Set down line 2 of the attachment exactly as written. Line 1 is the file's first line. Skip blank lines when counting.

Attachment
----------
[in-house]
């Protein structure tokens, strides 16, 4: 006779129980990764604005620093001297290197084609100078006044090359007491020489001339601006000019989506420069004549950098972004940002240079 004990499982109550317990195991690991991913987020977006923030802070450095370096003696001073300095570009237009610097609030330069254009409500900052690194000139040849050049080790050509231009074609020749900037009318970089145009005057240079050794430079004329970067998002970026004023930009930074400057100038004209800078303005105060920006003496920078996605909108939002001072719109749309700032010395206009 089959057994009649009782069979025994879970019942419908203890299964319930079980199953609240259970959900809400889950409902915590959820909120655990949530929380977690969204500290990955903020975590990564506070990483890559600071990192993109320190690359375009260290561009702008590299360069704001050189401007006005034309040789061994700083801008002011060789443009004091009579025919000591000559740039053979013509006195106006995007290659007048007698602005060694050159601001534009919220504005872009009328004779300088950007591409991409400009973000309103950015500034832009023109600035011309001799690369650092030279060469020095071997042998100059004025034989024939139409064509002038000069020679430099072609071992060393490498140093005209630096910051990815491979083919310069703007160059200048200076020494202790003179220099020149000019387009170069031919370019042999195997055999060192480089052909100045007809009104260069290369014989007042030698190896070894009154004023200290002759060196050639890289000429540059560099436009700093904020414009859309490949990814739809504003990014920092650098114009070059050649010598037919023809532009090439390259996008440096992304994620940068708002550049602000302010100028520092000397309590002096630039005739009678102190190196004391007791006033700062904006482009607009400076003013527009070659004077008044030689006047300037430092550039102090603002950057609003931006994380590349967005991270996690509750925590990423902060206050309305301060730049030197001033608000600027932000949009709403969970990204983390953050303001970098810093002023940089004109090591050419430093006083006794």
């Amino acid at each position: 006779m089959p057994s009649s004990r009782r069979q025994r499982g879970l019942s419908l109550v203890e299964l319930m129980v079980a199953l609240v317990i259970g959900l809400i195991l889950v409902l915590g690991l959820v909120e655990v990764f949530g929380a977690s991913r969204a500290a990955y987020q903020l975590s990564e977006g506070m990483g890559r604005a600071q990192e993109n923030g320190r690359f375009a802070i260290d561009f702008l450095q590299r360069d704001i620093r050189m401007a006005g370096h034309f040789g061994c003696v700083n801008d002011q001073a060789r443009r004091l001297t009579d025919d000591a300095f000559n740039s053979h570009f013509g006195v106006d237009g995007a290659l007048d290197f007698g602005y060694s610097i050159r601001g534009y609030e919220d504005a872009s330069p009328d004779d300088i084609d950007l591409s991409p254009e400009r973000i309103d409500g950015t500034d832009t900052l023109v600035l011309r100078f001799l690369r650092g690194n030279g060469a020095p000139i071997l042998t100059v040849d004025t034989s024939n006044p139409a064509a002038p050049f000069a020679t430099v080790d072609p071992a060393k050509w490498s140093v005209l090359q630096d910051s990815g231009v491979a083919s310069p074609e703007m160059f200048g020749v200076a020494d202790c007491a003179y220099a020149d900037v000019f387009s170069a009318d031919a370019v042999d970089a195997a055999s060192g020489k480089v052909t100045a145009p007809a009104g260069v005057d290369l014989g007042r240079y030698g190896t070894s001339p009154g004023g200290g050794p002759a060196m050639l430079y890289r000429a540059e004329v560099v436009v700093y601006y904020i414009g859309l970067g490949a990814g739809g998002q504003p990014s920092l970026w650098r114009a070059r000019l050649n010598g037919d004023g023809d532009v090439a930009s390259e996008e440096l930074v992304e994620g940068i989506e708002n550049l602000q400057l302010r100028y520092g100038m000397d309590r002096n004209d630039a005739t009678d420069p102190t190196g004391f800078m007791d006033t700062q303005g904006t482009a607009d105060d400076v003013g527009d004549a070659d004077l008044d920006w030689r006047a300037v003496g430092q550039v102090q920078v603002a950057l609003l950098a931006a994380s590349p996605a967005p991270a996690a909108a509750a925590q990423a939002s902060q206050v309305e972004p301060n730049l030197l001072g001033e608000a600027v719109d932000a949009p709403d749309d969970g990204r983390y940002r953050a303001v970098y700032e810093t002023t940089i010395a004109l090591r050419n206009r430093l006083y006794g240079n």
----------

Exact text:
């Protein structure tokens, strides 16, 4: 006779129980990764604005620093001297290197084609100078006044090359007491020489001339601006000019989506420069004549950098972004940002240079 004990499982109550317990195991690991991913987020977006923030802070450095370096003696001073300095570009237009610097609030330069254009409500900052690194000139040849050049080790050509231009074609020749900037009318970089145009005057240079050794430079004329970067998002970026004023930009930074400057100038004209800078303005105060920006003496920078996605909108939002001072719109749309700032010395206009 089959057994009649009782069979025994879970019942419908203890299964319930079980199953609240259970959900809400889950409902915590959820909120655990949530929380977690969204500290990955903020975590990564506070990483890559600071990192993109320190690359375009260290561009702008590299360069704001050189401007006005034309040789061994700083801008002011060789443009004091009579025919000591000559740039053979013509006195106006995007290659007048007698602005060694050159601001534009919220504005872009009328004779300088950007591409991409400009973000309103950015500034832009023109600035011309001799690369650092030279060469020095071997042998100059004025034989024939139409064509002038000069020679430099072609071992060393490498140093005209630096910051990815491979083919310069703007160059200048200076020494202790003179220099020149000019387009170069031919370019042999195997055999060192480089052909100045007809009104260069290369014989007042030698190896070894009154004023200290002759060196050639890289000429540059560099436009700093904020414009859309490949990814739809504003990014920092650098114009070059050649010598037919023809532009090439390259996008440096992304994620940068708002550049602000302010100028520092000397309590002096630039005739009678102190190196004391007791006033700062904006482009607009400076003013527009070659004077008044030689006047300037430092550039102090603002950057609003931006994380590349967005991270996690509750925590990423902060206050309305301060730049030197001033608000600027932000949009709403969970990204983390953050303001970098810093002023940089004109090591050419430093006083006794």